For Stills, to mark their landmark 40th birthday, a series of projects is coming up that will celebrate their unique work as Edinburgh’s only public photo gallery. Throughout the year, they’ll present a curated group show of new photographic work from Scotland, a display of material from the Stills archive, as well as a major touring exhibition. As for the Edinburgh Art Festival this summer, they’ve programmed 2016/17 Margaret Tait filmmaker award winner Kate Davis.

More birthdays in Edinburgh Printmakers, celebrating 50 years. They’ll be hosting a series of exhibitions at points during 2017 from their 10,000 strong print archive – the first opens 27 January. Following Sean Caulfield’s solo presentation, Dr Eric J Great-Rex will present a series of prints and ceramics inspired by chap-prints, ‘a medium of entertainment, information and often-unreliable historical narratives printed cheaply and accessible to most.’ After Great-Rex, on 28 July EP will preview New Editions, which presents artists born in the 70s and 80s who represent a new wave of artists working with print, and often collaboratively.

Starting their 10th year, The Common Guild begin a new series of events that will form a project by art writer Maria Fusco, examining the use of colloquial language within national and international contemporary art. April will also bring artist and inaugural Hepworth Prize for Sculpture nominee Steven Claydon for an ambitious solo show that will continue his philosophical and poetic enquiry into objects and Western art narratives.

Mentor Programmes in Edinburgh and Glasgow

Still in Edinburgh, but heading over to Collective Gallery, they'll be exhibiting the newest cohort of their mentorship programme Satellites through the year. This year's artists work across research-based practices, film, collaboration, sculpture and writing. The first slot is for curator and artist Grace Johnstone from 25 February.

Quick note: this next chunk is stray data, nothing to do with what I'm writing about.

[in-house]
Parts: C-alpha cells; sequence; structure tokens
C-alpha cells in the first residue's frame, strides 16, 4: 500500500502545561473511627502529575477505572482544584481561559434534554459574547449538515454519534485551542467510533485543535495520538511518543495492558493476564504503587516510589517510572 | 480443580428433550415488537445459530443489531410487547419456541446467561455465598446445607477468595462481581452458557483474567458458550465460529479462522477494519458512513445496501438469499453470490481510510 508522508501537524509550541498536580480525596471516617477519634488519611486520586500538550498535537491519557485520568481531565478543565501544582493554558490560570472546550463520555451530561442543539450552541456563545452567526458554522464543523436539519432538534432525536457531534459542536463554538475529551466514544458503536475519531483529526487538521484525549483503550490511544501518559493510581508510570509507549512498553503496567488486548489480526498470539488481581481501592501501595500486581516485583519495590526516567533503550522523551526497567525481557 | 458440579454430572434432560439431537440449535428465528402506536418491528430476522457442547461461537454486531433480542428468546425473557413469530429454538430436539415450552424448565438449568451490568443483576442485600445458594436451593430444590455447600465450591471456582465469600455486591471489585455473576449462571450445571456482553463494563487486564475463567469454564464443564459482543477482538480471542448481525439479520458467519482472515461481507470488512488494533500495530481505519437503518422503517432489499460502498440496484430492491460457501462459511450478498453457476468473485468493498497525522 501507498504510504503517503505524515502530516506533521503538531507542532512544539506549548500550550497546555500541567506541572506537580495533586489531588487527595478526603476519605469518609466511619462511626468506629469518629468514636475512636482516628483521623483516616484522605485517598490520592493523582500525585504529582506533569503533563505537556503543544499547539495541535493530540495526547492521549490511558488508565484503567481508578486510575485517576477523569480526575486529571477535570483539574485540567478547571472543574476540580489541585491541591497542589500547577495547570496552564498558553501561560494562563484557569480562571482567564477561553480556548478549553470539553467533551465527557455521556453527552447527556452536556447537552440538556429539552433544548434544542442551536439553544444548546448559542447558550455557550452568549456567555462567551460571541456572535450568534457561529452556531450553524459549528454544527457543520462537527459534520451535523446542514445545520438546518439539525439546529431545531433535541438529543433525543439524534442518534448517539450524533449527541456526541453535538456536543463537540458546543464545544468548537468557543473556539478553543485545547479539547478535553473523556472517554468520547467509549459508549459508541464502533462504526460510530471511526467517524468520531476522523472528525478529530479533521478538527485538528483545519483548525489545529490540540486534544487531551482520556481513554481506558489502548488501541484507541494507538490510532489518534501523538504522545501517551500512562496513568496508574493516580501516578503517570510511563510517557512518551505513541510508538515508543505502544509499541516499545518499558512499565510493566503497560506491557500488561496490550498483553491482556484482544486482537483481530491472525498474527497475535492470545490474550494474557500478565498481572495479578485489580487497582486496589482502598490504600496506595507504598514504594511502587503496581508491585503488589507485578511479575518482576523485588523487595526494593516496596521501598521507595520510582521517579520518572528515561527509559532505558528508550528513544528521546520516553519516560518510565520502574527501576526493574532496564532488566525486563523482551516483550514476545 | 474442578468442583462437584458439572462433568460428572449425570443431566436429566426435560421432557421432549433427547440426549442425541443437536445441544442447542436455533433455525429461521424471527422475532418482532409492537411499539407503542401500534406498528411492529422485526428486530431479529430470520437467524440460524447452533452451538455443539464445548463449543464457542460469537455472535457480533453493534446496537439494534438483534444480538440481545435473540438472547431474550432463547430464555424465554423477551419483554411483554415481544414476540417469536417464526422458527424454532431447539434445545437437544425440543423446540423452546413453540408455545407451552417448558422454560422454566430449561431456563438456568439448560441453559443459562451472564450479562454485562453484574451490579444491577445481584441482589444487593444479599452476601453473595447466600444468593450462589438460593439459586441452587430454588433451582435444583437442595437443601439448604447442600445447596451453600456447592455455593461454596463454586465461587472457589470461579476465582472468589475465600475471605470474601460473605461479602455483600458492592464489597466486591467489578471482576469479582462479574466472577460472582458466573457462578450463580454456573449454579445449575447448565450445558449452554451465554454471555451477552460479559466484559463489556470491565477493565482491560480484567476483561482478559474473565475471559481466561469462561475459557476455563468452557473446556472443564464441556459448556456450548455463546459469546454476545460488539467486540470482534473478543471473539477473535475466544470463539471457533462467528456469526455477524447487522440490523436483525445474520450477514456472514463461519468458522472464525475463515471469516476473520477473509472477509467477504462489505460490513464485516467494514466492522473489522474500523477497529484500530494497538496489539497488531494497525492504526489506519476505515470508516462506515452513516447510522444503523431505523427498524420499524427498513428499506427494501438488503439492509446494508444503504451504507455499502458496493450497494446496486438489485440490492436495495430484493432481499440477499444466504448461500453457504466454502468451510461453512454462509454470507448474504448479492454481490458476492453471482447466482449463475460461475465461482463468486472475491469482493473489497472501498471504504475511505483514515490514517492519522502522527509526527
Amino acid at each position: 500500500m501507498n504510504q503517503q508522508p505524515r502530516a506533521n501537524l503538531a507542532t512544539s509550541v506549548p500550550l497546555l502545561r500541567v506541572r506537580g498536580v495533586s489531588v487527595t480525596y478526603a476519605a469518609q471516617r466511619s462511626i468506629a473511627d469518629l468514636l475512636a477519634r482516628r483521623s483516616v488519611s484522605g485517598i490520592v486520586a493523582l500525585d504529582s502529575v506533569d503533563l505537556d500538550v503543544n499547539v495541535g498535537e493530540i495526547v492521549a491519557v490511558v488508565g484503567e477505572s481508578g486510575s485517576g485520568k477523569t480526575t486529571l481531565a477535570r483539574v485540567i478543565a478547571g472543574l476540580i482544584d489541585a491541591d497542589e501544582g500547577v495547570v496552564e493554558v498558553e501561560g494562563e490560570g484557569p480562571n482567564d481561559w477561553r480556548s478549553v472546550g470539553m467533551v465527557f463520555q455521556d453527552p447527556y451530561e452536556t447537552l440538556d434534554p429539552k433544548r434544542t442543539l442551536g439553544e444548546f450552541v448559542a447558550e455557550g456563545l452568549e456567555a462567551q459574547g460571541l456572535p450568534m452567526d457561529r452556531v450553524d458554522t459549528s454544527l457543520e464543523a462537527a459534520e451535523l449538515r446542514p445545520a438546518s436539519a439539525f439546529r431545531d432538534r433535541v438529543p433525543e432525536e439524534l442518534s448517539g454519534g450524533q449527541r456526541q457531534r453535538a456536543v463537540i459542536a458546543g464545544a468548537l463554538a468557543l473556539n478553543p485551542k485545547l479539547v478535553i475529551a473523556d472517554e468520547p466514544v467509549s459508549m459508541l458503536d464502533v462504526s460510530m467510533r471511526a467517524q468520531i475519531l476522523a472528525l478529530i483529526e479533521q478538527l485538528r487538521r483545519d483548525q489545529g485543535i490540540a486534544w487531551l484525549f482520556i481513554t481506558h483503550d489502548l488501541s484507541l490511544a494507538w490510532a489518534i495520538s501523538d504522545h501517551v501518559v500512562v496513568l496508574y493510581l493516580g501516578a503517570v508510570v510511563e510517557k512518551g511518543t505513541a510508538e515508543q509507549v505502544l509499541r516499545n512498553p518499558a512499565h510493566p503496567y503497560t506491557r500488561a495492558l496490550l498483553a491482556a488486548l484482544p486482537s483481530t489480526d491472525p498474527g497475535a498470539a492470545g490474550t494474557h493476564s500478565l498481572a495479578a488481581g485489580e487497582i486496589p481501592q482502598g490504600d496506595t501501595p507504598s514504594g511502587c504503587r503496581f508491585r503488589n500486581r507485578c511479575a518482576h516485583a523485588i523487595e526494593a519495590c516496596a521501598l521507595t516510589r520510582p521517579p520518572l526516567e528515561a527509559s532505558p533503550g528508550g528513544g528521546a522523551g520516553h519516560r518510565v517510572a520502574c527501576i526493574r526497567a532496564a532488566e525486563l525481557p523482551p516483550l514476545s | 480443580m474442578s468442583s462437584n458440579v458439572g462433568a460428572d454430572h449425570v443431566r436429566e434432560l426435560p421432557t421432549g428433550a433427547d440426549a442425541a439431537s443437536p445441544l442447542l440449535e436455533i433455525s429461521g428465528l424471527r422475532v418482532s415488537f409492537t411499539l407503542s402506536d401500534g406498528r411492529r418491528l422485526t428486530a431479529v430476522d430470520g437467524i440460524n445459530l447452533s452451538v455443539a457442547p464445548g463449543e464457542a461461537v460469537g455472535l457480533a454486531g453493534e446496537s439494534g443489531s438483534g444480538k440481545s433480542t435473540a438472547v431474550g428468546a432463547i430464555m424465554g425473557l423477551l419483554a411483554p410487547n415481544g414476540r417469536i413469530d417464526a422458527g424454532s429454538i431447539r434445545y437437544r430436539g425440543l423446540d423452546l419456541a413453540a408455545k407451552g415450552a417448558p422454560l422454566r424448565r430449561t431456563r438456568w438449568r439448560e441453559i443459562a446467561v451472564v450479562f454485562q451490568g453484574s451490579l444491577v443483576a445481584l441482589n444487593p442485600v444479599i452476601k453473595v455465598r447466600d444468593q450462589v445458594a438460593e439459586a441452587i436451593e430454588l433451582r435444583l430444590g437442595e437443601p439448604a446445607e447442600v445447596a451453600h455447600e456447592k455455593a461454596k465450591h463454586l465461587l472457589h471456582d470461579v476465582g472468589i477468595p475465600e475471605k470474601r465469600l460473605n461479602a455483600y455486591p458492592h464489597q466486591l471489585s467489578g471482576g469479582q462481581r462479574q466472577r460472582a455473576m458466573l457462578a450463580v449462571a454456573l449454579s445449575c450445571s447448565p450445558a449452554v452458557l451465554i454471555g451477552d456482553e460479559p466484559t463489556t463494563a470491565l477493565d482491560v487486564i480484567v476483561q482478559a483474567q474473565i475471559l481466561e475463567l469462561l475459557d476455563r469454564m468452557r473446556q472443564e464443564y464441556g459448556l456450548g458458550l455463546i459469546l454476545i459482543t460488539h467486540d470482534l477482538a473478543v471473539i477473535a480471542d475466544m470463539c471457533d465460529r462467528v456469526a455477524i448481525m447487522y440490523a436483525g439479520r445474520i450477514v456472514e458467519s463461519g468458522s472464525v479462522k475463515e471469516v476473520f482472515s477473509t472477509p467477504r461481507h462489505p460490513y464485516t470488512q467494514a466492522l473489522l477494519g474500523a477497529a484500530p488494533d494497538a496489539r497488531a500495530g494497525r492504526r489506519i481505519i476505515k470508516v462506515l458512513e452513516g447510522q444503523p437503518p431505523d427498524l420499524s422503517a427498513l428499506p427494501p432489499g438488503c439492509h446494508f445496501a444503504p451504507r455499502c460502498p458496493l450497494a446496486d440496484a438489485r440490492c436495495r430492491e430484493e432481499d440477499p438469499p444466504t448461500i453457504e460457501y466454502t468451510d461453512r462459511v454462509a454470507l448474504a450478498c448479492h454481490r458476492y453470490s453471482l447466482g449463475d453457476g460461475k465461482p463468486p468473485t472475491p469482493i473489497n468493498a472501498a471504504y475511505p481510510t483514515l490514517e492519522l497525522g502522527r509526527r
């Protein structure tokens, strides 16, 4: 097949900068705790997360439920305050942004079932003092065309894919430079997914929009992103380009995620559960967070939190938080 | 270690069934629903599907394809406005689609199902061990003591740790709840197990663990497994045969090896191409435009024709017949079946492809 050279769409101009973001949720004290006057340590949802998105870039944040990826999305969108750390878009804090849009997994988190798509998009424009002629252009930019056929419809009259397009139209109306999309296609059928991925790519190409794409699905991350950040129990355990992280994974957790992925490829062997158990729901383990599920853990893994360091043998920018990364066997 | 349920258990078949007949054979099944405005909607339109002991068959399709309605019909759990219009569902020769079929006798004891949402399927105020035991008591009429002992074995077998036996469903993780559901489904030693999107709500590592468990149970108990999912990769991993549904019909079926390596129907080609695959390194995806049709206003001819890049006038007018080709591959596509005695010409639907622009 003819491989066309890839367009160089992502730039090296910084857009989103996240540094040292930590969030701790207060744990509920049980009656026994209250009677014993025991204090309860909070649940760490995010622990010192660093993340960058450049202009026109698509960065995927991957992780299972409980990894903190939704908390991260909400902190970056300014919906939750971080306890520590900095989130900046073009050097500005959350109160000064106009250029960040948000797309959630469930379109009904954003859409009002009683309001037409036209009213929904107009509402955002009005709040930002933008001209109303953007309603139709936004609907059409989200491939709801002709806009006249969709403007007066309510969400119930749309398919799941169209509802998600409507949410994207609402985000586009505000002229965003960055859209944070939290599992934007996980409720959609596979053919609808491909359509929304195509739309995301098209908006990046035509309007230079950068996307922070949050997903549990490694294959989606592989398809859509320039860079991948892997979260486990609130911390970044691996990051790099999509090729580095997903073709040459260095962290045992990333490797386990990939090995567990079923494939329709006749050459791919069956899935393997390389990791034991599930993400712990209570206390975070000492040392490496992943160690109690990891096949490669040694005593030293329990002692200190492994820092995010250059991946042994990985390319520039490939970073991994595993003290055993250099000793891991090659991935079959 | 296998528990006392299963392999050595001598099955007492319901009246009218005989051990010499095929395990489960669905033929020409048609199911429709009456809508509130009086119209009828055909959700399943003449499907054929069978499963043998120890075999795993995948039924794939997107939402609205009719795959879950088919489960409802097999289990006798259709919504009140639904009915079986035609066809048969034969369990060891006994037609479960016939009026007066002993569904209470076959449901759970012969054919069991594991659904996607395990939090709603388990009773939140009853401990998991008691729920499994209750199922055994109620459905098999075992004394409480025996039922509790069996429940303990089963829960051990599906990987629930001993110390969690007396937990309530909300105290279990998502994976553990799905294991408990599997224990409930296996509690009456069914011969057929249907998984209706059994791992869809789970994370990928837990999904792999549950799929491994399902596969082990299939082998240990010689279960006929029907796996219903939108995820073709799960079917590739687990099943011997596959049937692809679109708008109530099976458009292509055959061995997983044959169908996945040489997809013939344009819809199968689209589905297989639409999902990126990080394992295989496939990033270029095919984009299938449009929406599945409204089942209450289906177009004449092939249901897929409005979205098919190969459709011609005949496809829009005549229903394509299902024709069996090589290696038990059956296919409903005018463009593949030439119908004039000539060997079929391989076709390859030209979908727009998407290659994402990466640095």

16 Nicholson Street in Glasgow also begins its mentorship programme from 9 January to April, culminating in a group show with the mentees between April and May. Then for their summer show in July, London-based painter Rachel Jones and the oddly familiar Glasgow-based painter Adam Benmakhlouf will exhibit together between June and July, sharing interests in colour, style of figurative painting and treatment of celebrity/commodification image.

Into autumn, and in collaboration with Street Level Photoworks, 16 Nicholson Street will organise a show of three contemporary artists based in Prague, who reflect on the materials of photography and find poetic resonance in a lack of obviously poetic subject matter during late September. Taking them into 2018, from late November to early January they will mount an exhibition on the history, myth and imagery of the Titanic.

DCA and Fruitmarket Collaborate

For Dundee Contemporary Arts, their DCA Thomson show on the publisher of the Beano and Oor Wullie takes them into February this year. Next up, they’re showing, in parallel with Fruitmarket Gallery in Edinburgh, the work of acclaimed contemporary conceptual artist Mark Wallinger. From 24 June-10 September, painter Clare Woods will take DCA through the summer with an exhibition of her oil on aluminium psychologically-charged and semi-abstract landscape works. Rounding off the programme as planned so far, DCA have invited UK-based Canadian digital landscape artist, Kelly Richardson.

Following their collaboration with DCA, Fruitmarket will then show the work of everyday found object sculptor Jac Leirner from 1 July-22 October. After Leirner, Scottish environmental artist and sculptor Jacqueline Donachie’s work will be on show from 11 November-11 February, showcasing her three-decade cross-media explorations of collective identity.

Glasgow: CCA, Street Level Photoworks and GSA Exhibitions

2017 in CCA will be an exploration of current international developments in socially engaged art with a group show on the topic from 28 January-12 March. A second group show from 1 April-14 May concerns representations of the most challenging cities in the world. Later, from 27 May-9 July, Glasgow-based artist Rob Churm’s solo show of new drawings, prints, comic books and digital elements looks at new ways of describing the world.

Another group show from 22 July-3 September explores the dynamic relationship between photographer, camera, subject and eventual audience. The last element of the CCA programme so far is the first Scottish solo show by Mumbai-based artist Sahej Rahal who generates installations, films and performances from an elaborate personal mythology.